“You shouldn’t give reluctantly or because of pressure, for God loves a cheerful giver.” The Greek word “grudgingly” literally means “Out of sadness or grief” A grudging giver gives from a heart made sorrowful at the thought of parting with money—it comes from valuing money, comfort, security, more than the kingdom of God. A forced giver gives only because he feels pressure to do so. God does not want us to give grudgingly or out of compulsion—that spoils the gift. God wants us to give cheerfully, that is willingly, joyfully, purposefully, selflessly, freely.
What does this kind of giving look like?
Osceola McCarty left school as a sixth grader to take care of an ailing aunt for a year. When the year ended, she felt she was too big and too far behind to go back to school. So, she continued to work her entire life. McCarty began washing clothes with her grandmother in her backyard and became known as the town’s washerwoman. Raking the clothes against the washboard with strong soap, and boiling the whites in three large tubs, day in and day out, no doubt was grueling and backbreaking work. One of her patrons recalled when McCarty charged only 50 cents a bundle, which comprised a week’s worth of laundry for a family of four, in the early days of her business. Her rate climbed to $10 for the same bundle, but no higher. Never married and with no children, upon retiring, McCarty gave a stunning amount of nearly all she had saved--$150,000—to the University of Southern Mississippi, for scholarships for needy students. McCarty relayed, “I had to work hard all my life. They can have the chance that I didn’t have.” To everyone’s astonishment, Osceola McCarty rarely spent on herself, had quietly saved and given an amount that no one could have imagined. God loves a cheerful giver.
Barbara remembers her father buying a train set for her and her sister. Each Christmas, he spent hours setting up all the tracks, the train cars, and the houses around it. The girls got such joy watching the train go around the Christmas tree. One Christmas, they heard sad news—the local repair man fell off the roof of a neighbor’s house. The roofer had a 7-year old son who would need some brightening up. Barbara’s father loved the trains himself and the joy it gave him in sharing it with his two daughters, and because of that, he wanted to share that joy with a family who needed some joy at Christmas. And so, he gave it away—the whole train set—to the roofer and his family. God loves a cheerful giver.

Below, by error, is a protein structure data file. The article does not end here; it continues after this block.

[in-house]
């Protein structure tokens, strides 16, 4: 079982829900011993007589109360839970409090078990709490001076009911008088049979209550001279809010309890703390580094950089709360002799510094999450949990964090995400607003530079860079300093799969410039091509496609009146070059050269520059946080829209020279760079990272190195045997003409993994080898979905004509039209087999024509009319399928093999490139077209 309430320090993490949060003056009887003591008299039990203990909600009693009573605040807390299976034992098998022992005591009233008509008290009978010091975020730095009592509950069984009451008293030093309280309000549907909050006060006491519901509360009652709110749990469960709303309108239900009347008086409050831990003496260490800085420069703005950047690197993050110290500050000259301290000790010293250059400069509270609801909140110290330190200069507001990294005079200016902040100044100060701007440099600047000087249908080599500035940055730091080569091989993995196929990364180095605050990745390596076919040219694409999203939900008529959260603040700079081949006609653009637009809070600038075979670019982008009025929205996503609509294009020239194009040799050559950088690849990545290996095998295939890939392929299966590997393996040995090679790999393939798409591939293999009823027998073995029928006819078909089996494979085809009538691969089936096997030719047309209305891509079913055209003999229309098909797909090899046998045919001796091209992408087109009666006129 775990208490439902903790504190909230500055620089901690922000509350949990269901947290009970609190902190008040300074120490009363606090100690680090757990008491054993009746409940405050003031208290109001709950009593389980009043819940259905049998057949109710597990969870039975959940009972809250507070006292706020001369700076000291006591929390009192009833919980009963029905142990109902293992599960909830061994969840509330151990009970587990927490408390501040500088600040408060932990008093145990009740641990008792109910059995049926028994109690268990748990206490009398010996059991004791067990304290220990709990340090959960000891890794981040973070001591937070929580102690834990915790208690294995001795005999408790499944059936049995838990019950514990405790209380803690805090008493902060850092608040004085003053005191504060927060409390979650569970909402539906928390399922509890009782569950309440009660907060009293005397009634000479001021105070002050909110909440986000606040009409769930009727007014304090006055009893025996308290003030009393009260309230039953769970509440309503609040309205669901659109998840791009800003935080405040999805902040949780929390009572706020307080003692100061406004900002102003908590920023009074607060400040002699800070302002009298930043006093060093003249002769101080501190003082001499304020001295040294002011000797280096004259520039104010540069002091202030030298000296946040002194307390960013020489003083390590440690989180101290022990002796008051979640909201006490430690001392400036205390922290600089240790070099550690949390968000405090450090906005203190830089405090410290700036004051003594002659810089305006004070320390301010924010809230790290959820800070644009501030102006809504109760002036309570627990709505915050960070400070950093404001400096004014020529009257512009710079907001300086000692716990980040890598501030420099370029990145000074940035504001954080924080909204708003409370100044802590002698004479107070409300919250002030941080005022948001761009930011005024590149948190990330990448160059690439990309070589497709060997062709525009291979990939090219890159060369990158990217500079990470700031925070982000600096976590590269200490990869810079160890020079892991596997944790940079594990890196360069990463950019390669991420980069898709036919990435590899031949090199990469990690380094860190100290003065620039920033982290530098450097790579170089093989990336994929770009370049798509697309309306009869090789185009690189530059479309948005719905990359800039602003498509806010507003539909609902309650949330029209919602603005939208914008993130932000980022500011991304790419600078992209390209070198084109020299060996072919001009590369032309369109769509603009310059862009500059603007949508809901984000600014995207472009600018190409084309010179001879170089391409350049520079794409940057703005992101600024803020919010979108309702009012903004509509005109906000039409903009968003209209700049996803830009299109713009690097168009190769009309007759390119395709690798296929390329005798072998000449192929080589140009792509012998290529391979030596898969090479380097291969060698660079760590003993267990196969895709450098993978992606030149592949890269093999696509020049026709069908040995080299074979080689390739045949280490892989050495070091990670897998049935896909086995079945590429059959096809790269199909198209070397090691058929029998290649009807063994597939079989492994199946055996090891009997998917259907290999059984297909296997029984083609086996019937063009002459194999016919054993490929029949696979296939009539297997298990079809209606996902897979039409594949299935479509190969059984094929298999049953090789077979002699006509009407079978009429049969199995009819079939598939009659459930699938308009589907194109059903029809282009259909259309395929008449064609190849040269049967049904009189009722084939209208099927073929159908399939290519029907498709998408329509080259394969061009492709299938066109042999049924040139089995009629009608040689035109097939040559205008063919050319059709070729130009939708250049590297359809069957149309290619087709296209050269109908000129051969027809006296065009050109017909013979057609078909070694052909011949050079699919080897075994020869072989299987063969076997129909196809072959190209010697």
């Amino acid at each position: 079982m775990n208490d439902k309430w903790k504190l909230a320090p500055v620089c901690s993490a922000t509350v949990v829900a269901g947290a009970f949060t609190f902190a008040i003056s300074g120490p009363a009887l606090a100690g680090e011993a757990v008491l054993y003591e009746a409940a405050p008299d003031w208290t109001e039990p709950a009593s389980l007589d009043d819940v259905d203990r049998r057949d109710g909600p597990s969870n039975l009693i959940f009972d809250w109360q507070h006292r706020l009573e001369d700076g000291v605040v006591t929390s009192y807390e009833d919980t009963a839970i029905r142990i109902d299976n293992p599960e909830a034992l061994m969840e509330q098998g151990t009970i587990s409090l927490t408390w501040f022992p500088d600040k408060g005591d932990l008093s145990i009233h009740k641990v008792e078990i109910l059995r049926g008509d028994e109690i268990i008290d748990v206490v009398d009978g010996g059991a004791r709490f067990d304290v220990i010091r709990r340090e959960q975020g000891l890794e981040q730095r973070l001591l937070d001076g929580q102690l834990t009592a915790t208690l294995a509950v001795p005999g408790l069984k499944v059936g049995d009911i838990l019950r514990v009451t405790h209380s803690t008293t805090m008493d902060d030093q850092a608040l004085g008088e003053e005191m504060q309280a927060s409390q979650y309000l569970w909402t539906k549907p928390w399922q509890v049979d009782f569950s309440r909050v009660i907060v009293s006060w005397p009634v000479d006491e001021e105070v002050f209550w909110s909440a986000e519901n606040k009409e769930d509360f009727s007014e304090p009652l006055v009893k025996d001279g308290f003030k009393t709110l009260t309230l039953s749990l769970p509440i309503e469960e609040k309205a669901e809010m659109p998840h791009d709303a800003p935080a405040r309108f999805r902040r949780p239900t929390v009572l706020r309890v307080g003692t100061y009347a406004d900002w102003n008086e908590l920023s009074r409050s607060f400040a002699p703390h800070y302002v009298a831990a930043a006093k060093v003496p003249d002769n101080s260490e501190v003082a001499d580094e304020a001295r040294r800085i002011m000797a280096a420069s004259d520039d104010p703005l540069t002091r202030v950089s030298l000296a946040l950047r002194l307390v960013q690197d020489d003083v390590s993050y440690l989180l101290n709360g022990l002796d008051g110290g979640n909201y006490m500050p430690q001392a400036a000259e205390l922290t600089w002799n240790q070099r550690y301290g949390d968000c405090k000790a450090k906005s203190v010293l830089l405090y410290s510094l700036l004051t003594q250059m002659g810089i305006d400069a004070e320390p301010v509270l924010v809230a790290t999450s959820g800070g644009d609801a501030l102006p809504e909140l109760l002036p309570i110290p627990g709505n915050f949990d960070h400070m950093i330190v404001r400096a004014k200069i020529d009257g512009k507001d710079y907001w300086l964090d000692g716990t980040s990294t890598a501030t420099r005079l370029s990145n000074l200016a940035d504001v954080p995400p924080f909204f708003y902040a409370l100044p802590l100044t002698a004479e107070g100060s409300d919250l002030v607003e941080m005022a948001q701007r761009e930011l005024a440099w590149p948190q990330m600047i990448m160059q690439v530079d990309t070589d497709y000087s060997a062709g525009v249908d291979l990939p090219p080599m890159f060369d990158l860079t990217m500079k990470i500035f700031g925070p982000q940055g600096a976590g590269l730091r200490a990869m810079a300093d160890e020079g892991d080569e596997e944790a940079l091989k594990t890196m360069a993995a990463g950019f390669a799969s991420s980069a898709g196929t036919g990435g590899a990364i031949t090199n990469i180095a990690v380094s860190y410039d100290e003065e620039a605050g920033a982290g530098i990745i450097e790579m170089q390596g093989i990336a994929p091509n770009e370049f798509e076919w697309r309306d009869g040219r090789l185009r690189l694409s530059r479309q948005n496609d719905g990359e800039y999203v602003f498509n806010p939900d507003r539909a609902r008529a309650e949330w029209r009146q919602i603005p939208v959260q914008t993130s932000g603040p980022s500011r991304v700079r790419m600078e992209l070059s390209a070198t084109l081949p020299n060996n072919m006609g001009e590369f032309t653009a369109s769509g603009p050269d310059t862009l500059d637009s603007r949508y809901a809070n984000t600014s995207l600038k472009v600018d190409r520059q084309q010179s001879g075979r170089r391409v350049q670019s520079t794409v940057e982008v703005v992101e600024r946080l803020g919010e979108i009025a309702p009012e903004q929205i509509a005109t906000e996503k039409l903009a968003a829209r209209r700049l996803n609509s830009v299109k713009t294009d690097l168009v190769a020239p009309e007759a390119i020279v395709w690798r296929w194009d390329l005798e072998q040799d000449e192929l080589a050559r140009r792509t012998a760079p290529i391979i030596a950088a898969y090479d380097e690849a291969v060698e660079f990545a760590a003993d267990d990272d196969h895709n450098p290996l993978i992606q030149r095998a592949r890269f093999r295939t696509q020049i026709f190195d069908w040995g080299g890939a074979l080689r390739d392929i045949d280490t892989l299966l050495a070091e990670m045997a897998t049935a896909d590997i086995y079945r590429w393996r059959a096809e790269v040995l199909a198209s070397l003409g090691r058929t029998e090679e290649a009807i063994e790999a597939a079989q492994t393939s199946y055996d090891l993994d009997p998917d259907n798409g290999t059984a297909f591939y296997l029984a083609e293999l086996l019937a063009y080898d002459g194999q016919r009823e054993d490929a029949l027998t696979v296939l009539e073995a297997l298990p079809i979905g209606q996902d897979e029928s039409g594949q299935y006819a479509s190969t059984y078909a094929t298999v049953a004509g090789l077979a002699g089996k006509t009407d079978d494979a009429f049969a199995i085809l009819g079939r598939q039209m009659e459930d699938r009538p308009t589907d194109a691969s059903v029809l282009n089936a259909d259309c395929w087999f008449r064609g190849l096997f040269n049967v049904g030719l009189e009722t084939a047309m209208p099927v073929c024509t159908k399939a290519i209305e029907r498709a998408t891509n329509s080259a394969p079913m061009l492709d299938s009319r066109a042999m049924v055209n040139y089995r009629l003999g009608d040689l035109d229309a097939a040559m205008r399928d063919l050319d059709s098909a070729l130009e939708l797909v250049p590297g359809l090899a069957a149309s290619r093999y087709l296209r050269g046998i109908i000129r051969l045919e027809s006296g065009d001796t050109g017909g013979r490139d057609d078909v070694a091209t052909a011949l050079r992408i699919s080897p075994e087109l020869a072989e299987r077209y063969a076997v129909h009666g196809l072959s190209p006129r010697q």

Last Sunday, I saw a mother and her 10-year old daughter at the Angel Tree. The daughter had picked a tag for a 10-year old girl. The daughter was so excited to go out shopping for a present for this girl, who she would never meet, but who she knew would bring great joy to her. God loves a cheerful giver.
This is the season to give. November is Stewardship season in the church. Stewardship means the conducting, supervising, or managing of something entrusted to one’s care. It is a good word, but a word that can lend itself to coercive techniques to reach a budget level. And so, this year, the committee decided to change its name to Generosity. Generosity means: marked by abundance, characterized by a kindly spirit, liberal in giving. Sounds a lot more like that cheerful giver Paul was talking about.
So, I am not going to tell you how much we need or how much to give. The Bible talks about tithing 10% or giving all you have. And we would certainly welcome those gifts with great thanksgiving. But, most importantly, the Bible says, “Give as you have made up your mind, nor reluctantly or under compulsion, for God loves a cheerful giver.” Give because it is good for others, good for you, and good for God.
Last Sunday, Derrick Karimi stood up here and gave witness to why he gives. He simply said, “I give because I was asked and it is the right thing to do.” So, I am asking you. Will you do the right thing and give to the church? Not under compulsion or pressure, but out of thanksgiving and gratitude. For, God loves a cheerful giver.